Minimally viable product …
My goal is to bring customers the nostalgia of great old-fashioned tastes with family and friends but with modern convenience and flair. I offer people the chance to relax and step back in time to enjoy a slice of pie like mama or granny used to make. Everything is made from scratch by hand using natural, seasonal and local ingredients to every extent possible. Each pie is served up with a side of “flyover flair” featuring local goods produced in the Ozarks.
Problem solving …
“American as apple pie.” There is reason people use that expression because nothing is more American than a delicious, fresh-baked pie. Unfortunately, people are so busy these days and not many have time to make homemade pies from scratch anymore. Classic pies are still great American traditions I want my customers to experience.
Seed money …
Starting a bakery presents a unique set of challenges because of the investment in equipment and raw materials required. Therefore, I follow the guidelines of Missouri Cottage Food Law and use social media as my storefront. This allows me to manage my demand and supply, while funding for future orders. I was ready to start my own business without having a large amount of seed money.
Hurdles to overcome …
I work full time as an office manager at Citizens Memorial Health Care’s long-term care facility in Ash Grove. Most of my baking is done in the evenings, late nights and early mornings. At some point, a girl has got to sleep! During festival events I always run out of product – fast! I am only able to make so many fresh pies.
Next phase …
My ultimate goal is to own a shop where I can put the hours in all day, every day. Once the holidays have wrapped up and the new year is here, I plan to set aside time to work on a business plan with this focus.
I had to create a product I could make in the fraction of the time and be able to make a lot of them without sacrificing the quality and charm of my pies. So I started baking and selling “rocket pies,” a small, handheld pie in the fun shape of a rocket. Creating this enabled me to supply more customers with a taste of my product. It is hard to make a hundred 9-inch, fresh-baked pies in a weekend, but I can make a hundred rocket pies in a day. It has been a great marketing tool and ultimately created more 9-inch pie orders.
Greatest need …
Time. The demand is there. I have to limit the amount of social media posts I make because orders can become very overwhelming.
Fueled by her own story of recovery, new NAMI leader Stephanie Appleby is challenging the community to talk about mental illness.
Ömer Önder, owner of Springfield Diner, struggles with the process of renaming his restaurant. The process led by Dustin Myers and Jeremy Wells, owners of the branding agency Longitude LLC. Ömer expresses all of the emotions he is going through as they work together to revise his seating, menu, hours, and a name to reflect those changes.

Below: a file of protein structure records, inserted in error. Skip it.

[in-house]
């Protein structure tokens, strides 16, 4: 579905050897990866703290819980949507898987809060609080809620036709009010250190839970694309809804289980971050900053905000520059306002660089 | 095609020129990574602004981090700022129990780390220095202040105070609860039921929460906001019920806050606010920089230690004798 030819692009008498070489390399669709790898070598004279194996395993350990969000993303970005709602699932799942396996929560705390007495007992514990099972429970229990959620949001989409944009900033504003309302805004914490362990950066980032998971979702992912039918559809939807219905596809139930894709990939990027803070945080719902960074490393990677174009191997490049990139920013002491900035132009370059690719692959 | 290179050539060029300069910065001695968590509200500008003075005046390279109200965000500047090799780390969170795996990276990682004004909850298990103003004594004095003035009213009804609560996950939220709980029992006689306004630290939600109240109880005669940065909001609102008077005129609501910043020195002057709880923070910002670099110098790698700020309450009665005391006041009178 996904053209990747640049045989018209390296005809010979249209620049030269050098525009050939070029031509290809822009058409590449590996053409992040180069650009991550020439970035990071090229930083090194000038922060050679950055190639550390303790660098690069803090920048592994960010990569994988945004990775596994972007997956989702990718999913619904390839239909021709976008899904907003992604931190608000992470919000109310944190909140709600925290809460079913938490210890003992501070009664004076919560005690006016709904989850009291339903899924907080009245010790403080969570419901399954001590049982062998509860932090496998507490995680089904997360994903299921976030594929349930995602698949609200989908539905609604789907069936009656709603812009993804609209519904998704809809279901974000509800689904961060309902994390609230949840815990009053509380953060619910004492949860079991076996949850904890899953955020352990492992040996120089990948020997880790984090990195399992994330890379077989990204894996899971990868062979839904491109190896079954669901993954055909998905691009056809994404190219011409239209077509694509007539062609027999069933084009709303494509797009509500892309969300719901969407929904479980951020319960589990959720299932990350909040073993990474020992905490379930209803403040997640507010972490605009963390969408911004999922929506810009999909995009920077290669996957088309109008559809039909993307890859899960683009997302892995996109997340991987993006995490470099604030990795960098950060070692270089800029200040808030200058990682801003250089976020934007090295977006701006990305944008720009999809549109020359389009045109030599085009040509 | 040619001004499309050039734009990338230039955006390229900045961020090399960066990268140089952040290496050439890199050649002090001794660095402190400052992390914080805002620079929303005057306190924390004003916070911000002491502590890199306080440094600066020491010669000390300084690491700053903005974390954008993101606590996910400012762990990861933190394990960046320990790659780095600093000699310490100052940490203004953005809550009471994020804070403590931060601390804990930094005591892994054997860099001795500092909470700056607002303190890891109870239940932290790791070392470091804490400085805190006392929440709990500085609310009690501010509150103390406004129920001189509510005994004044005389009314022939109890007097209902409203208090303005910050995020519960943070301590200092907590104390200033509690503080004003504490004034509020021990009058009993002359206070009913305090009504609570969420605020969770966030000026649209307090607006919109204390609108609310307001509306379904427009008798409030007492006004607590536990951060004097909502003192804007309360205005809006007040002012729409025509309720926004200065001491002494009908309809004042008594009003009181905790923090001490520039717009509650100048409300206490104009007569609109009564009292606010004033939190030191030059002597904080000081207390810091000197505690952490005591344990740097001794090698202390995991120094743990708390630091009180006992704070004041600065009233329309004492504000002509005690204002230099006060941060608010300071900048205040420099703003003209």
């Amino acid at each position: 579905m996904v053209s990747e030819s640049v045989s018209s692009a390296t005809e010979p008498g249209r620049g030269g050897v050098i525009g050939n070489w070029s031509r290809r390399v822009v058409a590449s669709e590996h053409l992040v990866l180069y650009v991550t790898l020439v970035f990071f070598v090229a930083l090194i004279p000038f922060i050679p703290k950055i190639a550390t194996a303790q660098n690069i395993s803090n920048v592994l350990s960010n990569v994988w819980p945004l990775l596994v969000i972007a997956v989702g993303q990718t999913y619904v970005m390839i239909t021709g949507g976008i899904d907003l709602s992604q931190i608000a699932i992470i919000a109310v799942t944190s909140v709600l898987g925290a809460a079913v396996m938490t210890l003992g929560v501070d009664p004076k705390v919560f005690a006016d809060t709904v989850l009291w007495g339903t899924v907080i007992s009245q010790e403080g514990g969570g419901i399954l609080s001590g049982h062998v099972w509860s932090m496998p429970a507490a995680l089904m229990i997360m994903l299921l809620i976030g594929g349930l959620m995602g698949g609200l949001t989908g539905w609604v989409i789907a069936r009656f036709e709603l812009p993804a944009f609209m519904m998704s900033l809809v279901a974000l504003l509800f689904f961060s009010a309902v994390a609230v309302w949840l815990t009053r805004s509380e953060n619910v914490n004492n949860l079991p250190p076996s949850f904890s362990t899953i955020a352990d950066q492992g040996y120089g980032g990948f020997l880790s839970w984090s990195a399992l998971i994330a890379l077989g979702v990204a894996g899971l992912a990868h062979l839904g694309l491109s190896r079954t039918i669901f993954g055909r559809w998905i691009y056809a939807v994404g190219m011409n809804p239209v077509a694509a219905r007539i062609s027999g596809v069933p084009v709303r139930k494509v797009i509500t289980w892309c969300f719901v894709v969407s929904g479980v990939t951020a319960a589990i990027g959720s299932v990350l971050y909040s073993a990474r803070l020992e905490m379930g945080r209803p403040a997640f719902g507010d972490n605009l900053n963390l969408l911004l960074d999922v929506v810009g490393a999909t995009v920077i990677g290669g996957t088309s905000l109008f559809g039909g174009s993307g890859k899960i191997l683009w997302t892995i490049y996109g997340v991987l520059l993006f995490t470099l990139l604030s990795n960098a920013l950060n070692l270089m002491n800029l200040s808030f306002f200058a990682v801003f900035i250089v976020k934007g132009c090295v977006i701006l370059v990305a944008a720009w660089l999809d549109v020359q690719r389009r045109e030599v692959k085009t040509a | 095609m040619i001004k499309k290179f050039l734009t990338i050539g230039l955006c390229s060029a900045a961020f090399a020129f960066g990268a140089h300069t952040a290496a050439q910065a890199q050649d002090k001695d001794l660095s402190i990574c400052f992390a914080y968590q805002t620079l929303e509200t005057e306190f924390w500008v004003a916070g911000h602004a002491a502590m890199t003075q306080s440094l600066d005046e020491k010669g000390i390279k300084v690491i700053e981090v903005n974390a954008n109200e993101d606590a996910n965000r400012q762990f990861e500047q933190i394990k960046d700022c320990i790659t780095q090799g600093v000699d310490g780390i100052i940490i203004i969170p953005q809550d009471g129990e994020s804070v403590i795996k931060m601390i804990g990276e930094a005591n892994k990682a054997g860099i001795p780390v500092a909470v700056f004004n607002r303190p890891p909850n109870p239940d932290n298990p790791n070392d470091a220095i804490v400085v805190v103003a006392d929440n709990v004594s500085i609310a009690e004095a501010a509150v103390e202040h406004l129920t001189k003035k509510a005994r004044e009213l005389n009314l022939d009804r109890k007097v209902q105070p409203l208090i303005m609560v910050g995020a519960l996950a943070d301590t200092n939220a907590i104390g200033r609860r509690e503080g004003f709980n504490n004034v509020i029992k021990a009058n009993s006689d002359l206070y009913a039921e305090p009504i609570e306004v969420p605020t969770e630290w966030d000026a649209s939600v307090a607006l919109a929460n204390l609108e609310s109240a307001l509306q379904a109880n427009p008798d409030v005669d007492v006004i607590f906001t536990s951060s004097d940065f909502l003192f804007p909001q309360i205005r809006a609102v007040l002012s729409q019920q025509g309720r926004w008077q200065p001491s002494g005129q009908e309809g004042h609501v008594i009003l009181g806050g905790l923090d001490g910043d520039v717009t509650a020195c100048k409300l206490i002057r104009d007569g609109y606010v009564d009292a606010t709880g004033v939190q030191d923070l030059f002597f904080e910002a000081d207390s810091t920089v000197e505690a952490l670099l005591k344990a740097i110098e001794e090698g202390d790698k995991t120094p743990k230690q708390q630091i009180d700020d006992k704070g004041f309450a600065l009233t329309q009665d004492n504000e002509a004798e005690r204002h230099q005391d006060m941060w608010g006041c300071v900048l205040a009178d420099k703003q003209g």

It is projected that 10,000 people in the United States will turn 65 years old everyday for 19 years, and non profits are going to be competing over the coming years in a fierce labor market. Give Five was developed as a civic matchmaking program to help connect capable retirees with charitable organizations that need help. Greg Burris outlines the problems the program addresses, opportunities for individuals and organizations, as well as how United Way of the Ozarks is licensing to the program to share with other communities.
Jamie Kinkeade noticed most of the women in her fitness classes at The Studio were wearing Lululemon. She knew her clients were driving to Kansas City to purchase the brand, so she approached the athletic apparel company to stock their merchandise in her store, The Movement. They said "no" at first because they were not looking to expand into the Springfield market, but her persistence paid off.
With more job openings than people to fill them, it is time for your company to evaluate how you are motivating and engaging your team to help you retain and attract the best talent. Sherry Coker, Executive Director at the OTC Center for Workforce Development, walks you through tangible and intangible incentives that encourage employee engagement, performance enhancement, and higher job satisfaction.
"When we first started we thought we could pretty much do this on our own," discloses Vera Gibbons with Baby Foot®. "We thought we knew what would be great...that's not really what happened." Gibbons recommends partnering with a strong marketing partner early and give them a budget.
With four generations in the workplace, understanding the strengths and weaknesses of how each approaches brainstorming can make all the difference in arriving at the best idea. Boomer Kay Logsdon, Director of Applications at CultureWaves, and self-described fossil Millennial Locke Hilderbrand share what their trends research at CultureWaves tells us about generational differences and tips on how to bridge the gaps. Generations in the Workplace is an ongoing multi-episode series tackling the issues of generational conflict.
One year into opening Ellecor, Haden Long gave birth to her second daughter. The first five months of her life, she was with her constantly at work. "They're why we do this," Long explains.
Brandy Hickman with 2B well & Living Light with Brandy Lane advises to be responsive and authentic with your clients. If you don't, the business will go elsewhere.
Kevin Wyas, founder of ECRI, knows he can't always do things as well as somebody else, but he knows if he's done it before successfully he knows he can do it again adapted for the new situation. If you don't believe in yourself nobody else will.
Brandy Hickman with 2B Well & Living Light with Brandy Lane, give you useful tips to help you identify what is causing you stress so you can better engage and enjoy life.